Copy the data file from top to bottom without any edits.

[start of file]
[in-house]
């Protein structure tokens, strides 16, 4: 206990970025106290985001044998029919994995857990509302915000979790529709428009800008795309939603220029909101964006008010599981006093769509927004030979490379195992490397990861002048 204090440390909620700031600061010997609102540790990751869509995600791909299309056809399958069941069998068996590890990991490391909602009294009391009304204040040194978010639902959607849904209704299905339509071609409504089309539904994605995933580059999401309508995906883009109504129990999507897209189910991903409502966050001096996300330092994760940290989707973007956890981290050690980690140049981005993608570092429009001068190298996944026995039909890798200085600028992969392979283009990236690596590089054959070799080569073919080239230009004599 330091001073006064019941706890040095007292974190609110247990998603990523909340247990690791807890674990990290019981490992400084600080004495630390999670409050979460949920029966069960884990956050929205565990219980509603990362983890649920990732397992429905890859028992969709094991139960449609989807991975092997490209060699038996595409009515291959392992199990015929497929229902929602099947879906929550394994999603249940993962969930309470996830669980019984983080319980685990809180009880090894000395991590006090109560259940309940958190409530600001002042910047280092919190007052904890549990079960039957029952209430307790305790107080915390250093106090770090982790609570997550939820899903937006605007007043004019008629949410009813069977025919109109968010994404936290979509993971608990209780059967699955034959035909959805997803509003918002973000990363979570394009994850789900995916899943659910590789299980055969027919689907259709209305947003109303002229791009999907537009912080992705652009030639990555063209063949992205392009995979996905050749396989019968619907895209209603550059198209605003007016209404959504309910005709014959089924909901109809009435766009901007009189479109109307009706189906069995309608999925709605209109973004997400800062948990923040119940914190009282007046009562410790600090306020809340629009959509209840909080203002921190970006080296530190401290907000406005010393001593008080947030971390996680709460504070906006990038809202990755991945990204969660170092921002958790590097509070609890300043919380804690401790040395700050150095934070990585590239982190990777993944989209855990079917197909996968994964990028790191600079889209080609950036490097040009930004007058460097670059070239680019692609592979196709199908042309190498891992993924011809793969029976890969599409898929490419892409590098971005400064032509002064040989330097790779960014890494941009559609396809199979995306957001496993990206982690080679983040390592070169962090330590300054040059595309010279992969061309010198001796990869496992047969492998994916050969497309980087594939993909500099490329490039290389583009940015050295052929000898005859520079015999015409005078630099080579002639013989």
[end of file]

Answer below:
[in-house]
């Protein structure tokens, strides 16, 4: 206990970025106290985001044998029919994995857990509302915000979790529709428009800008795309939603220029909101964006008010599981006093769509927004030979490379195992490397990861002048 204090440390909620700031600061010997609102540790990751869509995600791909299309056809399958069941069998068996590890990991490391909602009294009391009304204040040194978010639902959607849904209704299905339509071609409504089309539904994605995933580059999401309508995906883009109504129990999507897209189910991903409502966050001096996300330092994760940290989707973007956890981290050690980690140049981005993608570092429009001068190298996944026995039909890798200085600028992969392979283009990236690596590089054959070799080569073919080239230009004599 330091001073006064019941706890040095007292974190609110247990998603990523909340247990690791807890674990990290019981490992400084600080004495630390999670409050979460949920029966069960884990956050929205565990219980509603990362983890649920990732397992429905890859028992969709094991139960449609989807991975092997490209060699038996595409009515291959392992199990015929497929229902929602099947879906929550394994999603249940993962969930309470996830669980019984983080319980685990809180009880090894000395991590006090109560259940309940958190409530600001002042910047280092919190007052904890549990079960039957029952209430307790305790107080915390250093106090770090982790609570997550939820899903937006605007007043004019008629949410009813069977025919109109968010994404936290979509993971608990209780059967699955034959035909959805997803509003918002973000990363979570394009994850789900995916899943659910590789299980055969027919689907259709209305947003109303002229791009999907537009912080992705652009030639990555063209063949992205392009995979996905050749396989019968619907895209209603550059198209605003007016209404959504309910005709014959089924909901109809009435766009901007009189479109109307009706189906069995309608999925709605209109973004997400800062948990923040119940914190009282007046009562410790600090306020809340629009959509209840909080203002921190970006080296530190401290907000406005010393001593008080947030971390996680709460504070906006990038809202990755991945990204969660170092921002958790590097509070609890300043919380804690401790040395700050150095934070990585590239982190990777993944989209855990079917197909996968994964990028790191600079889209080609950036490097040009930004007058460097670059070239680019692609592979196709199908042309190498891992993924011809793969029976890969599409898929490419892409590098971005400064032509002064040989330097790779960014890494941009559609396809199979995306957001496993990206982690080679983040390592070169962090330590300054040059595309010279992969061309010198001796990869496992047969492998994916050969497309980087594939993909500099490329490039290389583009940015050295052929000898005859520079015999015409005078630099080579002639013989």